Posts Tagged ‘John Jeavons’

Advantages of Open Raised Beds

Friday, November 16th, 2012

Open Raised Beds

As I work on putting my garden to bed for the winter I’m realizing how much I like working with open raised beds.  I’ve been working with them for nearly thirty years.  Soon after starting my Wisconsin garden in 1986, I knew that, for me at least, maintaining a relatively large garden did not require power equipment and I gave away my rototiller.   All the work in my raised bed garden is done with hand tools.

I’ve become an advocate for growing food intensively in open raised beds.  It’s a great way to grow a lot of food without a lot of outside inputs.   Open raised beds have been around about as long as people have been growing food, but the method I’ve developed and refined over the years is based mostly on the well-known book HOW TO GROW MORE VEGETABLES  by John Jeavons.  The book was my rudimentary instructor, but I’ve modified things to suit my garden and what works well for me.

North Beds

The overview of the system is that instead of planting crops in rows, the garden is composed of beds of loose soil.  The gardener only walks in the paths surrounding the beds, thus soil compaction is nearly eliminated.  The beds are seeded or planted so that as the crops mature they cover the bed with leaf growth which helps suppress weeds.  Plants spaced in a pattern covering the entire width of the beds yield far larger harvests per area than possible by traditional planting in rows.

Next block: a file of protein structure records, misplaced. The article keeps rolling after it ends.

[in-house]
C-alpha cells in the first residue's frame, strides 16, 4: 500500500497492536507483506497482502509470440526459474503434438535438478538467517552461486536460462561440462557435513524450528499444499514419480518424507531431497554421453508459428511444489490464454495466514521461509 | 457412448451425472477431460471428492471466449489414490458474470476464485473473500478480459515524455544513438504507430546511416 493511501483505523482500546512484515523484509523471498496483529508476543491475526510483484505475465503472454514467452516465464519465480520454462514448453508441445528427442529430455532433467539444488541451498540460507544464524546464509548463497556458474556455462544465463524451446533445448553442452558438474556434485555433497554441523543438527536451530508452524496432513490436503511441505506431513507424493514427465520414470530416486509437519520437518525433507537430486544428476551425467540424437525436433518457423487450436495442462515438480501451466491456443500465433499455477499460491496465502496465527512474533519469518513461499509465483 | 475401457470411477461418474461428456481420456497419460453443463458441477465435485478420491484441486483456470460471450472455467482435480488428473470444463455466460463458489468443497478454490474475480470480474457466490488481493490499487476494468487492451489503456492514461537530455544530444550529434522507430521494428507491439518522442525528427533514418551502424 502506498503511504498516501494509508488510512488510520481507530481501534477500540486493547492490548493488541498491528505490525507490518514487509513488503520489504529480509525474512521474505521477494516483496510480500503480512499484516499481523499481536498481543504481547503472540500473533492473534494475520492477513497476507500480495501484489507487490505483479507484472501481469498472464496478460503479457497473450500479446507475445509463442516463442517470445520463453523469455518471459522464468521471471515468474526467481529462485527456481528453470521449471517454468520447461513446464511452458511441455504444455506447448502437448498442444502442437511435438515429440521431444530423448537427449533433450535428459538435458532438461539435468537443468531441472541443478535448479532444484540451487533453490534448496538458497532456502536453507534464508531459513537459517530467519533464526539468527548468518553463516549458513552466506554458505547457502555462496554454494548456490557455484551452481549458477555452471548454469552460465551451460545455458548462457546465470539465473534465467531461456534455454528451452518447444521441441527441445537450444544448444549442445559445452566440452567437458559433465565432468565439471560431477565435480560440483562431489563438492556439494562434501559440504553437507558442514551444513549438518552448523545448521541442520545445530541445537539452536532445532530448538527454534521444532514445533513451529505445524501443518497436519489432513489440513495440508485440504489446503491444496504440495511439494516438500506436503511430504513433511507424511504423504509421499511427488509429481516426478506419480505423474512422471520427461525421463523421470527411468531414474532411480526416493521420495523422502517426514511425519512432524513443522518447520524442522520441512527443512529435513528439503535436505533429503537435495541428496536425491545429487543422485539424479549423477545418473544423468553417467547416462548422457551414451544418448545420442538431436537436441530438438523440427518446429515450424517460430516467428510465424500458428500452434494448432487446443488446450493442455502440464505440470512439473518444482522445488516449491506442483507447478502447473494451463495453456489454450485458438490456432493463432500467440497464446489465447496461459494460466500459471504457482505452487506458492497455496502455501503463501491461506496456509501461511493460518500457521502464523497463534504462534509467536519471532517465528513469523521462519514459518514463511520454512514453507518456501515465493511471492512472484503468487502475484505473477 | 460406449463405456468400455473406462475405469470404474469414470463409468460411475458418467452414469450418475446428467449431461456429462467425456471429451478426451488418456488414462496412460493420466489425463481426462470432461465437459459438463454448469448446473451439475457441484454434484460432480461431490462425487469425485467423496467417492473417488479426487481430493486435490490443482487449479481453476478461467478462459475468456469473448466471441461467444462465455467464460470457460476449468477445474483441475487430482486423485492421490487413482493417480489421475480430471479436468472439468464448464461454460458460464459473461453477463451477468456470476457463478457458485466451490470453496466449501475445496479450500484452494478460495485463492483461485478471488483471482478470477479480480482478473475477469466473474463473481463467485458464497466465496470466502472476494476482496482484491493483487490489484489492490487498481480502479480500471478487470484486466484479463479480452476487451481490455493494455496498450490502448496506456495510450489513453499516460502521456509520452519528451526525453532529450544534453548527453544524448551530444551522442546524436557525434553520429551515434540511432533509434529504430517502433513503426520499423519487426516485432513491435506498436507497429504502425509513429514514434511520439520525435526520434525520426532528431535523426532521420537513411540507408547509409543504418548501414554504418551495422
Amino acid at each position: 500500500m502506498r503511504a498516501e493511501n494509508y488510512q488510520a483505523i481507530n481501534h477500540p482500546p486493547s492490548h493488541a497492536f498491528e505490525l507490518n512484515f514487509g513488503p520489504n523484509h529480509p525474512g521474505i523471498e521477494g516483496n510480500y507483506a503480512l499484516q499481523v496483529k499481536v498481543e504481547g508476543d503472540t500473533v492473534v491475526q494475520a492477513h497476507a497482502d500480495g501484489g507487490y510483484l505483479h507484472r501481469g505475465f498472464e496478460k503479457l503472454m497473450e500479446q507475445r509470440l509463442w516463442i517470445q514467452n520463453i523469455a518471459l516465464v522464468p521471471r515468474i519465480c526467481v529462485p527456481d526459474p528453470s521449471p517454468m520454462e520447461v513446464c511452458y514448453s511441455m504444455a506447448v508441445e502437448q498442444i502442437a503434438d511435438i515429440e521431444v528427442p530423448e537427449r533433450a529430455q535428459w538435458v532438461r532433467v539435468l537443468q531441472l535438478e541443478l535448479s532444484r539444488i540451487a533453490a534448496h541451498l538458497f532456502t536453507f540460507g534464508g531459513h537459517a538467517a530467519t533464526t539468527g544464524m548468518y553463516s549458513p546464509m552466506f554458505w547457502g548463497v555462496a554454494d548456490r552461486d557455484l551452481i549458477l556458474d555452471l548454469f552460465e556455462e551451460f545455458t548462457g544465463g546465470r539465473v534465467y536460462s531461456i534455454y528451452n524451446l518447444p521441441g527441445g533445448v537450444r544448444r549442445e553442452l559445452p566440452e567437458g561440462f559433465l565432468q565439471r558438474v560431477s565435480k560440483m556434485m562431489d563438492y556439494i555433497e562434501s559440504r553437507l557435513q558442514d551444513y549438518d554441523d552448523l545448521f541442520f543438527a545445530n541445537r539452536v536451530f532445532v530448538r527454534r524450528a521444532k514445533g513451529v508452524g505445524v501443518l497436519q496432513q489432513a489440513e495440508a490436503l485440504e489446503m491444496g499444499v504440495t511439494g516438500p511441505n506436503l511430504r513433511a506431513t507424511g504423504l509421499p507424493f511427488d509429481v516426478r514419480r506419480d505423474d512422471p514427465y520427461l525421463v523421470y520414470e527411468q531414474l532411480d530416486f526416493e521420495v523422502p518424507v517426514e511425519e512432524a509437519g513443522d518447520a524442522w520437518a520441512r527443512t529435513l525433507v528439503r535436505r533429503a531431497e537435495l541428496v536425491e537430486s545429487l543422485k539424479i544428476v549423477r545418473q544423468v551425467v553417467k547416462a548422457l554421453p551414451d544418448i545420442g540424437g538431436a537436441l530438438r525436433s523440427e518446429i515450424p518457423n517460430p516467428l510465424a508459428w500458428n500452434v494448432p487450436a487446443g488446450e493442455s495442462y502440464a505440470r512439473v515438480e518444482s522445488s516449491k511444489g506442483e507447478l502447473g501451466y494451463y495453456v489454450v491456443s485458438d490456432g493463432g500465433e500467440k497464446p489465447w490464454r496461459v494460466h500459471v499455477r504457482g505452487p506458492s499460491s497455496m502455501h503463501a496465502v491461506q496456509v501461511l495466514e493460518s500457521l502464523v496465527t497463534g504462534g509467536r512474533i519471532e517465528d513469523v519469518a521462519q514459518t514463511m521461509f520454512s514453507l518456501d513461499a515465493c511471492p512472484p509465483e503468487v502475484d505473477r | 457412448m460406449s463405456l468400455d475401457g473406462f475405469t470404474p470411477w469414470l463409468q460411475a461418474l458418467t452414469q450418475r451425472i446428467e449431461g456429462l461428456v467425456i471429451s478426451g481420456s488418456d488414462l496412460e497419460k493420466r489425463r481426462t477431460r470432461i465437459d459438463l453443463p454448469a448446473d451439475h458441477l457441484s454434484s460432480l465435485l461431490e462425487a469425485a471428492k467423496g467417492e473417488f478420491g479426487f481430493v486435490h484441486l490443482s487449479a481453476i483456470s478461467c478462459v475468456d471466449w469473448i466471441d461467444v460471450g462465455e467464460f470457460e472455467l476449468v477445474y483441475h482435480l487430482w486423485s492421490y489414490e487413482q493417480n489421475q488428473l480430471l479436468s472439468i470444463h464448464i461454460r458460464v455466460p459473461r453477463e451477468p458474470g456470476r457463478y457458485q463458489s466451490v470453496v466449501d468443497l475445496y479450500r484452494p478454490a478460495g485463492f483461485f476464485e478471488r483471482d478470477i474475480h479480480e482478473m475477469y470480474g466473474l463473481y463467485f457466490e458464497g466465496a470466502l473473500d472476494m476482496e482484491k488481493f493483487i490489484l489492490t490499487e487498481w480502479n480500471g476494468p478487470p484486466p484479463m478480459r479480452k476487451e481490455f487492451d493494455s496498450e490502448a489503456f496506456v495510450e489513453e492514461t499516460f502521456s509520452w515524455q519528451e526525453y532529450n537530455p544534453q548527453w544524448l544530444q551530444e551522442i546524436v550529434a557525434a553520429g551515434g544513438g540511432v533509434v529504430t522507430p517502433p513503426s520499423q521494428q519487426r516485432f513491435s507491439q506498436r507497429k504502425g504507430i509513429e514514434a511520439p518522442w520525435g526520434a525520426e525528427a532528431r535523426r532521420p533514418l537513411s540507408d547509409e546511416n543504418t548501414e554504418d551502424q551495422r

As I prepared the beds for winter this year several things that make this system work so well became very apparent.  Because I’m constantly adding organic matter, because I never walk on the beds, and because I’m constantly rotating different crops though the beds, my once impossibly hard clay soil is continually getting softer.  Much of the garden has achieved a friability that I could only have dreamed of just a few years ago.

I use my old five-tined cultivating hoe to occasionally rip the paths loose and put the rich soil back into the beds.  The paths build up as the beds flatten out so I have to put that build-up back into the beds every second or third year.  I did a major path clean up this year and moved a lot soil back into the beds.

What I find quite interesting is that the paths, for all their dense clay texture, seem to hold more worms per cubic area of soil than the beds.  Clay is not the enemy a lot of gardeners make it out to be.

16 Inches of Super Soft Soil